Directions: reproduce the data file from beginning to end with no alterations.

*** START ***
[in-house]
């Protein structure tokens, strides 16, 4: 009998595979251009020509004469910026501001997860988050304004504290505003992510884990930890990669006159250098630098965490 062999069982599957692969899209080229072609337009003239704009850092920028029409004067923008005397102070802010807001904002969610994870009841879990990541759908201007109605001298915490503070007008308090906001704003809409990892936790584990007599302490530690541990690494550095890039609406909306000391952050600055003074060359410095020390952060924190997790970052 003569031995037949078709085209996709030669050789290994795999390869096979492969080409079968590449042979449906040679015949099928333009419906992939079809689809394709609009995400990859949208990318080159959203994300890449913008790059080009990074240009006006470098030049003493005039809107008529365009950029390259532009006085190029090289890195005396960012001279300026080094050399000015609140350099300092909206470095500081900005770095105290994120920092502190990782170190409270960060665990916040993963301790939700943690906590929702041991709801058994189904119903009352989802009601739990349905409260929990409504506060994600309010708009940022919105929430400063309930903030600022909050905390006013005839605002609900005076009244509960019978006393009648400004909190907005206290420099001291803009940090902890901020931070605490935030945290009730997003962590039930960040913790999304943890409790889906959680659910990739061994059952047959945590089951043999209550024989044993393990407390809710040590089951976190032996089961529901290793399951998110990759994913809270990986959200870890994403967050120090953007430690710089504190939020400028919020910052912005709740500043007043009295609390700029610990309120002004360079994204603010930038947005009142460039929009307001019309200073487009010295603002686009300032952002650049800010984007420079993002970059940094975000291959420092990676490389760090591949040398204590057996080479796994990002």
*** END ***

[in-house]
């Protein structure tokens, strides 16, 4: 009998595979251009020509004469910026501001997860988050304004504290505003992510884990930890990669006159250098630098965490 062999069982599957692969899209080229072609337009003239704009850092920028029409004067923008005397102070802010807001904002969610994870009841879990990541759908201007109605001298915490503070007008308090906001704003809409990892936790584990007599302490530690541990690494550095890039609406909306000391952050600055003074060359410095020390952060924190997790970052 003569031995037949078709085209996709030669050789290994795999390869096979492969080409079968590449042979449906040679015949099928333009419906992939079809689809394709609009995400990859949208990318080159959203994300890449913008790059080009990074240009006006470098030049003493005039809107008529365009950029390259532009006085190029090289890195005396960012001279300026080094050399000015609140350099300092909206470095500081900005770095105290994120920092502190990782170190409270960060665990916040993963301790939700943690906590929702041991709801058994189904119903009352989802009601739990349905409260929990409504506060994600309010708009940022919105929430400063309930903030600022909050905390006013005839605002609900005076009244509960019978006393009648400004909190907005206290420099001291803009940090902890901020931070605490935030945290009730997003962590039930960040913790999304943890409790889906959680659910990739061994059952047959945590089951043999209550024989044993393990407390809710040590089951976190032996089961529901290793399951998110990759994913809270990986959200870890994403967050120090953007430690710089504190939020400028919020910052912005709740500043007043009295609390700029610990309120002004360079994204603010930038947005009142460039929009307001019309200073487009010295603002686009300032952002650049800010984007420079993002970059940094975000291959420092990676490389760090591949040398204590057996080479796994990002």